In fact, He says that if we want forgiveness from Him for our sins, we must forgive others their sins. Scary, right? The Lord’s Prayer in Matthew 6 links receiving and offering forgiveness together: “Forgive us our debts, as we also have forgiven our debtors.” Then, just two verses down, Jesus says, “For if you forgive other people when they sin against you, your heavenly Father will also forgive you. But if you do not forgive others their sins, your Father will not forgive your sins.” In other words, when we come to God for forgiveness, He’ll say, “First things first…forgive __________ for _________, and then I will forgive you.”

  3. Ask God to help you see your partner as He does.

    I can assure you that God does not see her as a sinner. If she has accepted Jesus as her Saviour, then all God sees is someone righteous, holy, without blame or stain. The Bible says God clothes us in righteousness because of Jesus. When He looks at us, He doesn’t see us as we see ourselves — sinful, dirty, and stained. He sees what Jesus’ blood has done for us — righteous and pure, acceptable to Him. If you can’t see her that way, ask God to give you His eyes to see her this way.

  4. God is more concerned about the present than the past.

    Is your partner in a growing, loving relationship with Jesus now? Is she walking with God in obedience in her life now? God cares about where her heart is now. He’s already forgotten the past.

  5. Healing is different than forgiveness.

    Although God forgives us for past sin, when it comes to sexual sin, we still need healing. We still live with the pain, shame, and wounds of the past that God wants to heal so that we can be free. I would encourage your partner to find healing for her past and to break the sexual bonds she created with past husbands and boyfriends — not only for herself, but for every present and future relationship she has.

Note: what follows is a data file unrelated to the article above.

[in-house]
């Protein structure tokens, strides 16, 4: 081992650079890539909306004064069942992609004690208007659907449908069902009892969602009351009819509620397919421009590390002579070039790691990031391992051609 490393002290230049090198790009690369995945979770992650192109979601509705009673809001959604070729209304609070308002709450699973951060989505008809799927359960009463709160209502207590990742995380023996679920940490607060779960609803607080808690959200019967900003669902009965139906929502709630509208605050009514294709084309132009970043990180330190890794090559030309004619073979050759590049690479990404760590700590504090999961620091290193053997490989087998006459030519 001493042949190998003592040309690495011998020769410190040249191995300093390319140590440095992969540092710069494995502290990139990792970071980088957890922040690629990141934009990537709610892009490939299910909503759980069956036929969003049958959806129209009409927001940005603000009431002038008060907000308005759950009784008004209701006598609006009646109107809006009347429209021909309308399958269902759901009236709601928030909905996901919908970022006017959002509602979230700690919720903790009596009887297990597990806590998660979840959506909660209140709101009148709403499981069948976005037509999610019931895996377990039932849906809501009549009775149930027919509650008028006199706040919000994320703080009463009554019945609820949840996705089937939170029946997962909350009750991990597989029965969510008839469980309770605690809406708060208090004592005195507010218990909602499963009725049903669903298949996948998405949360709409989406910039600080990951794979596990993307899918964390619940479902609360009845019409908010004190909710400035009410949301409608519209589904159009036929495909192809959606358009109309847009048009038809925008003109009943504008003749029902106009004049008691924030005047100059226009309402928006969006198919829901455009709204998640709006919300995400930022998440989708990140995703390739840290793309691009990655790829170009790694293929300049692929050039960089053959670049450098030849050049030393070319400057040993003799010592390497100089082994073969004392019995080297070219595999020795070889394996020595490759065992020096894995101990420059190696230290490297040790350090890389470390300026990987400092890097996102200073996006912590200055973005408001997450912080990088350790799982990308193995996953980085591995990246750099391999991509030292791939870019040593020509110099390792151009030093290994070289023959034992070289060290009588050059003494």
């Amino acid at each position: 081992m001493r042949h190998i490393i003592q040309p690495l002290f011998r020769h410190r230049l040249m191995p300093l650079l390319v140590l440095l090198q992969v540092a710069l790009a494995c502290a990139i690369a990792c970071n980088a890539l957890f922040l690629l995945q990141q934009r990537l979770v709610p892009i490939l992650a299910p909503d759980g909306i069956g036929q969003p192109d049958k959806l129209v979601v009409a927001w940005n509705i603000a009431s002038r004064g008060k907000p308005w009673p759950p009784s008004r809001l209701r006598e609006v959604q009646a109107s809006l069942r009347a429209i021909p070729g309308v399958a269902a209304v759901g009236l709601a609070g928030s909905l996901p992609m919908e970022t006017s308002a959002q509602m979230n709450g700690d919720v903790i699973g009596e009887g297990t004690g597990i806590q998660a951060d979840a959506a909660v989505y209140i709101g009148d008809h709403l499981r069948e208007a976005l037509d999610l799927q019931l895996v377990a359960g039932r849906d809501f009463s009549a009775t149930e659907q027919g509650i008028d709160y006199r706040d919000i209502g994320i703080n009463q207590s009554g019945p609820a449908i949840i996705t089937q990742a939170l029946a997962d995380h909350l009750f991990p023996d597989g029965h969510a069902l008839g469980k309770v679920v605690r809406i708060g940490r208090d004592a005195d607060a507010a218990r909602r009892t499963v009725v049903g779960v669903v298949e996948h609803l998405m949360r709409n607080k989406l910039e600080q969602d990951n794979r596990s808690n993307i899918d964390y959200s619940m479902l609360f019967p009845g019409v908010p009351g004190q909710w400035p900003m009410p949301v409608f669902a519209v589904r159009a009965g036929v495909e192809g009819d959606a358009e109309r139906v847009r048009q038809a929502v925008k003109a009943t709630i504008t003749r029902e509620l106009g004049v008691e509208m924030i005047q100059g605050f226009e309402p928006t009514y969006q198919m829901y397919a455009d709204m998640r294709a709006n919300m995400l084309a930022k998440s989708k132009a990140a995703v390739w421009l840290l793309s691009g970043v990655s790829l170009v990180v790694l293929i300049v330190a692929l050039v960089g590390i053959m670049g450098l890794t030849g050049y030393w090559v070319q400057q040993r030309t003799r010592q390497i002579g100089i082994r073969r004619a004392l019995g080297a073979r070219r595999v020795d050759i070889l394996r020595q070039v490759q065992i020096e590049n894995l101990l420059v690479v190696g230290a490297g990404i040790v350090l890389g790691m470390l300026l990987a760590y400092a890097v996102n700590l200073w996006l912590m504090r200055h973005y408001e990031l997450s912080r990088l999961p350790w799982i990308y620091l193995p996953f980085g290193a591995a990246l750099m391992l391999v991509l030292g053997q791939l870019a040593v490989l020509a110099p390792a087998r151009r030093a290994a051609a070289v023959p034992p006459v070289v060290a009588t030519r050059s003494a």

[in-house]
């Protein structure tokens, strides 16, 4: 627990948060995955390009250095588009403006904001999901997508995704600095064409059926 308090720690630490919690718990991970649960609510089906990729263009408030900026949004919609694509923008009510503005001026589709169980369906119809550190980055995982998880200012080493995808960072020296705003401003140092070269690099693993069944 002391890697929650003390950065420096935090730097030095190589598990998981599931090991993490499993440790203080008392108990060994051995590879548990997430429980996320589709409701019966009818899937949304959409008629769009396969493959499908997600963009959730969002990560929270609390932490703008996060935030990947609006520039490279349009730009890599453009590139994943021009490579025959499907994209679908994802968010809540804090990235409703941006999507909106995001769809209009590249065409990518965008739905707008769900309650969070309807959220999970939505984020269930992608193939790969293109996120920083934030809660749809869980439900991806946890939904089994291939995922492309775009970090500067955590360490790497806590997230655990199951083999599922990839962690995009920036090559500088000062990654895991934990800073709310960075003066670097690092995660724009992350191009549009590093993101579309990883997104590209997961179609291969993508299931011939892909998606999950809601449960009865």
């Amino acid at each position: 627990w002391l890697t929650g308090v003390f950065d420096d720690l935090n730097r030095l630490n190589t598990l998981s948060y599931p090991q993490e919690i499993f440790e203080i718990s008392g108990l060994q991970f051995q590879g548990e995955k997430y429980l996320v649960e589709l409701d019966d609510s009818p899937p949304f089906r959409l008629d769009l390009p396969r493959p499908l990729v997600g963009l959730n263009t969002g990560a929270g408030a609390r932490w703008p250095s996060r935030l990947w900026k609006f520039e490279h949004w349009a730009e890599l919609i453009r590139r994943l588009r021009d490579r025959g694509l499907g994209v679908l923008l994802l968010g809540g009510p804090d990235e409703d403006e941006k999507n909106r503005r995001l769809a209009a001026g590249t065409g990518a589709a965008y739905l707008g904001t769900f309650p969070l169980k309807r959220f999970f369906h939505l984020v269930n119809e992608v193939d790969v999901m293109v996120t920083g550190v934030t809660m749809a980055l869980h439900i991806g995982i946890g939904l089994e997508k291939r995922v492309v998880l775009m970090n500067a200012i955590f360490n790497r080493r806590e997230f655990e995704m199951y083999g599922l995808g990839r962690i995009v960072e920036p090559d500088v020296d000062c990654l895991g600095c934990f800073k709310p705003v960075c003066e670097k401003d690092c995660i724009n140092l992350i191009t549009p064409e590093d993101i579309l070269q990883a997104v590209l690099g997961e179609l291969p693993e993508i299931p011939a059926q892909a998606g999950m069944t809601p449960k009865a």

6. God will help you forgive her because He’s already forgiven her. 

    Unconditional love and forgiveness are the very definition of who God is. It’s something He has asked us to do for each other. Now it’s your choice. You just need to say, “Yes, God I’ll forgive,” and let God take care of the rest. I know it sounds too simple. But that’s the best part of trusting God. He does make it simple. His power is real. It’s us who try to complicate things by doing it our own way.

We can’t forgive in our own strength. It truly is a supernatural, divine action that requires God’s strength in and through us. That’s why choosing to forgive is the first step, because then God can take over and make it real in our lives. Before long you will discover for yourself that your negative feelings are gone, that you have grace today where yesterday you had anger and resentment. That’s not to say that something won’t happen that will bring it up again, but that’s when you pick up your weapon again and say, “Lord I choose to forgive _______ for _______.“

Remember this is a process and it takes time for the emotions to catch up with the decision. When Jesus talked about forgiving 70-times-seven, I think this is what He meant. Every time that old emotion of anger crops up, we just forgive again. This way we don’t actually dwell on the negative emotion; rather, we focus on the forgiveness part instead. This will lead to freedom for you and in your relationship.  In the beginning it may need to happen daily or multiple times a day, but will eventually take hold and be permanent.

I promise, you can trust Him with this. Once you choose to forgive and say the words, God will take over and pour His forgiveness through you to her. It’s really that simple. Forgiveness is not our gift to offer.  It’s God’s gift to us and through us.

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Photo Credit: Flickr CC – Lauren Rushing